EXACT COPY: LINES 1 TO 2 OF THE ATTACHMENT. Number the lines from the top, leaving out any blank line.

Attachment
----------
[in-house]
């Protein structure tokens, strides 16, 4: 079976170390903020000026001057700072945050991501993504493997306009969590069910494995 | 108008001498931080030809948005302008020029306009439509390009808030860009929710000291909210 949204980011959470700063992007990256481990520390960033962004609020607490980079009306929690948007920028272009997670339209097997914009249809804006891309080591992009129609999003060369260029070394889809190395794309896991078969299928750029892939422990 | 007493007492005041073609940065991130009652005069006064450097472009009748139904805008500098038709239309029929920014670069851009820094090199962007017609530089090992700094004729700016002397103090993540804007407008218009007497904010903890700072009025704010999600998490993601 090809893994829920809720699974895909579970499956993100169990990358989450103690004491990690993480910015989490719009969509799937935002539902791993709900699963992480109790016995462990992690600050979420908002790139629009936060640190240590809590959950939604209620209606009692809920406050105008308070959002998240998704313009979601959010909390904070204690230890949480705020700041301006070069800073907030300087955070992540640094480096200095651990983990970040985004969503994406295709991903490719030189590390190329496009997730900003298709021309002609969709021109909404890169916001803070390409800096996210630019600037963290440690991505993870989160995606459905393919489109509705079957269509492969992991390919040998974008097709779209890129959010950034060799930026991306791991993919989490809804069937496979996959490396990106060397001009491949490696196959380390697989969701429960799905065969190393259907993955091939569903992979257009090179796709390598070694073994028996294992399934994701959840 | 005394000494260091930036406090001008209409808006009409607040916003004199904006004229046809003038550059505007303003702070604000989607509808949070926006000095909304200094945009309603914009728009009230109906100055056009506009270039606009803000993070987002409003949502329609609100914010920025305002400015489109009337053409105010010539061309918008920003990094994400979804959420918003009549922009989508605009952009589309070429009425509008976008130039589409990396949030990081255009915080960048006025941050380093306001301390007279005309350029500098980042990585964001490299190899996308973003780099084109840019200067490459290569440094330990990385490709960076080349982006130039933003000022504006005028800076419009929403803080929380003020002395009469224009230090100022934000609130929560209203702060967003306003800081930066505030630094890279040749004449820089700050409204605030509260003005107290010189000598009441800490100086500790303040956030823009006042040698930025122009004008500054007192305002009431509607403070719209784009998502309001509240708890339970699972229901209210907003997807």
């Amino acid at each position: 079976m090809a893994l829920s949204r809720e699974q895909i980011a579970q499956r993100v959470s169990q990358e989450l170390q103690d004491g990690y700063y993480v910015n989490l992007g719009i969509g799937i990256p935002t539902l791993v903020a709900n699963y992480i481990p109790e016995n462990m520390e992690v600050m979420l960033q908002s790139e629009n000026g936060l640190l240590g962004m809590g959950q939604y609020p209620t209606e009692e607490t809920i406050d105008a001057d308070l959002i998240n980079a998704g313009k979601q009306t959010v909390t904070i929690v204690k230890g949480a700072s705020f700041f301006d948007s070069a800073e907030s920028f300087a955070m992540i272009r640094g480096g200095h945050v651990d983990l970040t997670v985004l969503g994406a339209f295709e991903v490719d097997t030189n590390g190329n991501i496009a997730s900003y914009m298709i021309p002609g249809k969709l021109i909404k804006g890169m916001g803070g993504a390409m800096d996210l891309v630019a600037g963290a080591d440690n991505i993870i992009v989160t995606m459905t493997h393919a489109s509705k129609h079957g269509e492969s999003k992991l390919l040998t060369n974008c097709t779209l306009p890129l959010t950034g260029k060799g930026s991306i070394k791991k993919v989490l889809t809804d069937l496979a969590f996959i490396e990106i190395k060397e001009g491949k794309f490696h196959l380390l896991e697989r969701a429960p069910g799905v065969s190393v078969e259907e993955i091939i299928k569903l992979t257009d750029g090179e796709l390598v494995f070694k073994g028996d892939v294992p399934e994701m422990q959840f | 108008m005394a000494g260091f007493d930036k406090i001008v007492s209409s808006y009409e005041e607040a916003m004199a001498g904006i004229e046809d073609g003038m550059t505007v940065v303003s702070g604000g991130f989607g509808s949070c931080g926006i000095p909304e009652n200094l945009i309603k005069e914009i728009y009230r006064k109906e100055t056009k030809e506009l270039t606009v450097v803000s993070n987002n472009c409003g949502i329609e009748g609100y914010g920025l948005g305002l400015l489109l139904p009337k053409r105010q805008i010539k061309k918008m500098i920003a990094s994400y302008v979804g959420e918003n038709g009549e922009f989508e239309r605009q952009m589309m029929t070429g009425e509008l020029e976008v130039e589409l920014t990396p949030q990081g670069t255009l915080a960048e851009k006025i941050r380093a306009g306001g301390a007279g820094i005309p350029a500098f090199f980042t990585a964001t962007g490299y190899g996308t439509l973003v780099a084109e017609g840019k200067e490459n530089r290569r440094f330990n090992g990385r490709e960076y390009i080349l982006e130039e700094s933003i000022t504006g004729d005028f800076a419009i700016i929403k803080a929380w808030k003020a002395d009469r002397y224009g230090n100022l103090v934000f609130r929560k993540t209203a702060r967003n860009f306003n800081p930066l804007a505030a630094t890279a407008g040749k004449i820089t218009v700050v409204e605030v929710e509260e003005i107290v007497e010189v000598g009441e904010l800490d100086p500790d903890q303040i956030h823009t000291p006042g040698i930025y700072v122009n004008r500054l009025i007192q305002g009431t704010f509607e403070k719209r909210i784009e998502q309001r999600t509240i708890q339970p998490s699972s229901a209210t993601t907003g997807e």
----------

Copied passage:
[in-house]
């Protein structure tokens, strides 16, 4: 079976170390903020000026001057700072945050991501993504493997306009969590069910494995 | 108008001498931080030809948005302008020029306009439509390009808030860009929710000291909210 949204980011959470700063992007990256481990520390960033962004609020607490980079009306929690948007920028272009997670339209097997914009249809804006891309080591992009129609999003060369260029070394889809190395794309896991078969299928750029892939422990 | 007493007492005041073609940065991130009652005069006064450097472009009748139904805008500098038709239309029929920014670069851009820094090199962007017609530089090992700094004729700016002397103090993540804007407008218009007497904010903890700072009025704010999600998490993601 090809893994829920809720699974895909579970499956993100169990990358989450103690004491990690993480910015989490719009969509799937935002539902791993709900699963992480109790016995462990992690600050979420908002790139629009936060640190240590809590959950939604209620209606009692809920406050105008308070959002998240998704313009979601959010909390904070204690230890949480705020700041301006070069800073907030300087955070992540640094480096200095651990983990970040985004969503994406295709991903490719030189590390190329496009997730900003298709021309002609969709021109909404890169916001803070390409800096996210630019600037963290440690991505993870989160995606459905393919489109509705079957269509492969992991390919040998974008097709779209890129959010950034060799930026991306791991993919989490809804069937496979996959490396990106060397001009491949490696196959380390697989969701429960799905065969190393259907993955091939569903992979257009090179796709390598070694073994028996294992399934994701959840 | 005394000494260091930036406090001008209409808006009409607040916003004199904006004229046809003038550059505007303003702070604000989607509808949070926006000095909304200094945009309603914009728009009230109906100055056009506009270039606009803000993070987002409003949502329609609100914010920025305002400015489109009337053409105010010539061309918008920003990094994400979804959420918003009549922009989508605009952009589309070429009425509008976008130039589409990396949030990081255009915080960048006025941050380093306001301390007279005309350029500098980042990585964001490299190899996308973003780099084109840019200067490459290569440094330990990385490709960076080349982006130039933003000022504006005028800076419009929403803080929380003020002395009469224009230090100022934000609130929560209203702060967003306003800081930066505030630094890279040749004449820089700050409204605030509260003005107290010189000598009441800490100086500790303040956030823009006042040698930025122009004008500054007192305002009431509607403070719209784009998502309001509240708890339970699972229901209210907003997807």